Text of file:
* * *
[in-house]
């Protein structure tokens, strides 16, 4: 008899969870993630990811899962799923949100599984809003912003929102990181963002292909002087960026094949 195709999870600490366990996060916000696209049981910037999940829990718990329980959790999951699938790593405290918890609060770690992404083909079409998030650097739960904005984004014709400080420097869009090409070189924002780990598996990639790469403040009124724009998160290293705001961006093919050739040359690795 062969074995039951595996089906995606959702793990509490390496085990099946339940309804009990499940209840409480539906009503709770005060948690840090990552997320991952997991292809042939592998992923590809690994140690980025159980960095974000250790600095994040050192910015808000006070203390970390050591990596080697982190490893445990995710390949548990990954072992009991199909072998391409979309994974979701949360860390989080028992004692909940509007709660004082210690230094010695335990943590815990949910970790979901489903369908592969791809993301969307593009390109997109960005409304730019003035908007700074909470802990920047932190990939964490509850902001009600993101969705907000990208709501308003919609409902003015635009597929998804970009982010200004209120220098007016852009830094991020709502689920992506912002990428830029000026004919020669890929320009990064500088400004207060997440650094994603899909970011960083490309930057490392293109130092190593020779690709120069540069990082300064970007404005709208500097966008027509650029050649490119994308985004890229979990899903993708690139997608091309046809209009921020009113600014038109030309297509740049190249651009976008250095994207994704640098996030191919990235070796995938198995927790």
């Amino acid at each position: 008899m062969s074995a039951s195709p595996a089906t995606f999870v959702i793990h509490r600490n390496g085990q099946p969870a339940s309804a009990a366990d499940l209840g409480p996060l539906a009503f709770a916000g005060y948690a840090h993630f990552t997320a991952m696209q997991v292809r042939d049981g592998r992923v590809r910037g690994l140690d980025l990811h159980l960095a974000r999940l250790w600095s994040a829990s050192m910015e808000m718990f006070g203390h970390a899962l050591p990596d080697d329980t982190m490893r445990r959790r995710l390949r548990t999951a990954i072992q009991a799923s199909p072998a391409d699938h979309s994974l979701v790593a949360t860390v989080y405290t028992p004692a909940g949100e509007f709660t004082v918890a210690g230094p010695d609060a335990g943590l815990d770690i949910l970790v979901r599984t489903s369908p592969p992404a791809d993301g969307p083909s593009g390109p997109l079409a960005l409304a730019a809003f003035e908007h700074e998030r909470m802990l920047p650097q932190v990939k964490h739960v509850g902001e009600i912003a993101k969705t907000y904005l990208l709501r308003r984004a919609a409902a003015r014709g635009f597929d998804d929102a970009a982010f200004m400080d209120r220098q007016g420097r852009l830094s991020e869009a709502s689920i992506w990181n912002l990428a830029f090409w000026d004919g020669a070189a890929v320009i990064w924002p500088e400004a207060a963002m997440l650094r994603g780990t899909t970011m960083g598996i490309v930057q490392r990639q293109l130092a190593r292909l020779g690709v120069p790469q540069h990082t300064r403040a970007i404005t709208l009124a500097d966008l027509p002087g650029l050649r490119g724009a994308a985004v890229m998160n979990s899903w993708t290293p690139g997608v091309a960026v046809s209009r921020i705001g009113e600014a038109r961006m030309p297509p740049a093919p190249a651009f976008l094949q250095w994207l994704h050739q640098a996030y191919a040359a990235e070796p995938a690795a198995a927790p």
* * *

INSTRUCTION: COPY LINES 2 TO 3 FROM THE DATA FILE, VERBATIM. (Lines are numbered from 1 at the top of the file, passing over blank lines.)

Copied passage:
């Protein structure tokens, strides 16, 4: 008899969870993630990811899962799923949100599984809003912003929102990181963002292909002087960026094949 195709999870600490366990996060916000696209049981910037999940829990718990329980959790999951699938790593405290918890609060770690992404083909079409998030650097739960904005984004014709400080420097869009090409070189924002780990598996990639790469403040009124724009998160290293705001961006093919050739040359690795 062969074995039951595996089906995606959702793990509490390496085990099946339940309804009990499940209840409480539906009503709770005060948690840090990552997320991952997991292809042939592998992923590809690994140690980025159980960095974000250790600095994040050192910015808000006070203390970390050591990596080697982190490893445990995710390949548990990954072992009991199909072998391409979309994974979701949360860390989080028992004692909940509007709660004082210690230094010695335990943590815990949910970790979901489903369908592969791809993301969307593009390109997109960005409304730019003035908007700074909470802990920047932190990939964490509850902001009600993101969705907000990208709501308003919609409902003015635009597929998804970009982010200004209120220098007016852009830094991020709502689920992506912002990428830029000026004919020669890929320009990064500088400004207060997440650094994603899909970011960083490309930057490392293109130092190593020779690709120069540069990082300064970007404005709208500097966008027509650029050649490119994308985004890229979990899903993708690139997608091309046809209009921020009113600014038109030309297509740049190249651009976008250095994207994704640098996030191919990235070796995938198995927790």
């Amino acid at each position: 008899m062969s074995a039951s195709p595996a089906t995606f999870v959702i793990h509490r600490n390496g085990q099946p969870a339940s309804a009990a366990d499940l209840g409480p996060l539906a009503f709770a916000g005060y948690a840090h993630f990552t997320a991952m696209q997991v292809r042939d049981g592998r992923v590809r910037g690994l140690d980025l990811h159980l960095a974000r999940l250790w600095s994040a829990s050192m910015e808000m718990f006070g203390h970390a899962l050591p990596d080697d329980t982190m490893r445990r959790r995710l390949r548990t999951a990954i072992q009991a799923s199909p072998a391409d699938h979309s994974l979701v790593a949360t860390v989080y405290t028992p004692a909940g949100e509007f709660t004082v918890a210690g230094p010695d609060a335990g943590l815990d770690i949910l970790v979901r599984t489903s369908p592969p992404a791809d993301g969307p083909s593009g390109p997109l079409a960005l409304a730019a809003f003035e908007h700074e998030r909470m802990l920047p650097q932190v990939k964490h739960v509850g902001e009600i912003a993101k969705t907000y904005l990208l709501r308003r984004a919609a409902a003015r014709g635009f597929d998804d929102a970009a982010f200004m400080d209120r220098q007016g420097r852009l830094s991020e869009a709502s689920i992506w990181n912002l990428a830029f090409w000026d004919g020669a070189a890929v320009i990064w924002p500088e400004a207060a963002m997440l650094r994603g780990t899909t970011m960083g598996i490309v930057q490392r990639q293109l130092a190593r292909l020779g690709v120069p790469q540069h990082t300064r403040a970007i404005t709208l009124a500097d966008l027509p002087g650029l050649r490119g724009a994308a985004v890229m998160n979990s899903w993708t290293p690139g997608v091309a960026v046809s209009r921020i705001g009113e600014a038109r961006m030309p297509p740049a093919p190249a651009f976008l094949q250095w994207l994704h050739q640098a996030y191919a040359a990235e070796p995938a690795a198995a927790p």